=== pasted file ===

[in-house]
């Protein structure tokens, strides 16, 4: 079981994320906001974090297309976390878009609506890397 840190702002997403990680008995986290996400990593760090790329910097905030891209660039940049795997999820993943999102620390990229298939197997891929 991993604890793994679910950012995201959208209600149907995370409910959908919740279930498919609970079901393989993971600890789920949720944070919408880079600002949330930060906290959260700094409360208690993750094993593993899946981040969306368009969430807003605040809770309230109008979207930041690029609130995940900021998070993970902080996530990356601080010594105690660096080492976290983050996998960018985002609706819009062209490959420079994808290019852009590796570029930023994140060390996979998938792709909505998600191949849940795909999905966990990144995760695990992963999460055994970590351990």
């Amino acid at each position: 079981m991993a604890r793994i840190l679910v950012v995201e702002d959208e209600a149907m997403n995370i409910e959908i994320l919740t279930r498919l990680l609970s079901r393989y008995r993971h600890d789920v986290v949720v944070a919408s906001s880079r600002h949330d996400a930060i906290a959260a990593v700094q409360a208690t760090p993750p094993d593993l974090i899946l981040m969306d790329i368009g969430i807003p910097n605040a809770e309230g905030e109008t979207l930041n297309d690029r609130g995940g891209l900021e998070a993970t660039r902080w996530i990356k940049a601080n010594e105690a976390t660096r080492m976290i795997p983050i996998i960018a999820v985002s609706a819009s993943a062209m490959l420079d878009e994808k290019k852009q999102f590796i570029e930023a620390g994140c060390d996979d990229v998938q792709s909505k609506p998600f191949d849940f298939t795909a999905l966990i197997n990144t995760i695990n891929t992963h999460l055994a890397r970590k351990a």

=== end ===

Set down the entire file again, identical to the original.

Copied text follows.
[in-house]
């Protein structure tokens, strides 16, 4: 079981994320906001974090297309976390878009609506890397 840190702002997403990680008995986290996400990593760090790329910097905030891209660039940049795997999820993943999102620390990229298939197997891929 991993604890793994679910950012995201959208209600149907995370409910959908919740279930498919609970079901393989993971600890789920949720944070919408880079600002949330930060906290959260700094409360208690993750094993593993899946981040969306368009969430807003605040809770309230109008979207930041690029609130995940900021998070993970902080996530990356601080010594105690660096080492976290983050996998960018985002609706819009062209490959420079994808290019852009590796570029930023994140060390996979998938792709909505998600191949849940795909999905966990990144995760695990992963999460055994970590351990």
């Amino acid at each position: 079981m991993a604890r793994i840190l679910v950012v995201e702002d959208e209600a149907m997403n995370i409910e959908i994320l919740t279930r498919l990680l609970s079901r393989y008995r993971h600890d789920v986290v949720v944070a919408s906001s880079r600002h949330d996400a930060i906290a959260a990593v700094q409360a208690t760090p993750p094993d593993l974090i899946l981040m969306d790329i368009g969430i807003p910097n605040a809770e309230g905030e109008t979207l930041n297309d690029r609130g995940g891209l900021e998070a993970t660039r902080w996530i990356k940049a601080n010594e105690a976390t660096r080492m976290i795997p983050i996998i960018a999820v985002s609706a819009s993943a062209m490959l420079d878009e994808k290019k852009q999102f590796i570029e930023a620390g994140c060390d996979d990229v998938q792709s909505k609506p998600f191949d849940f298939t795909a999905l966990i197997n990144t995760i695990n891929t992963h999460l055994a890397r970590k351990a």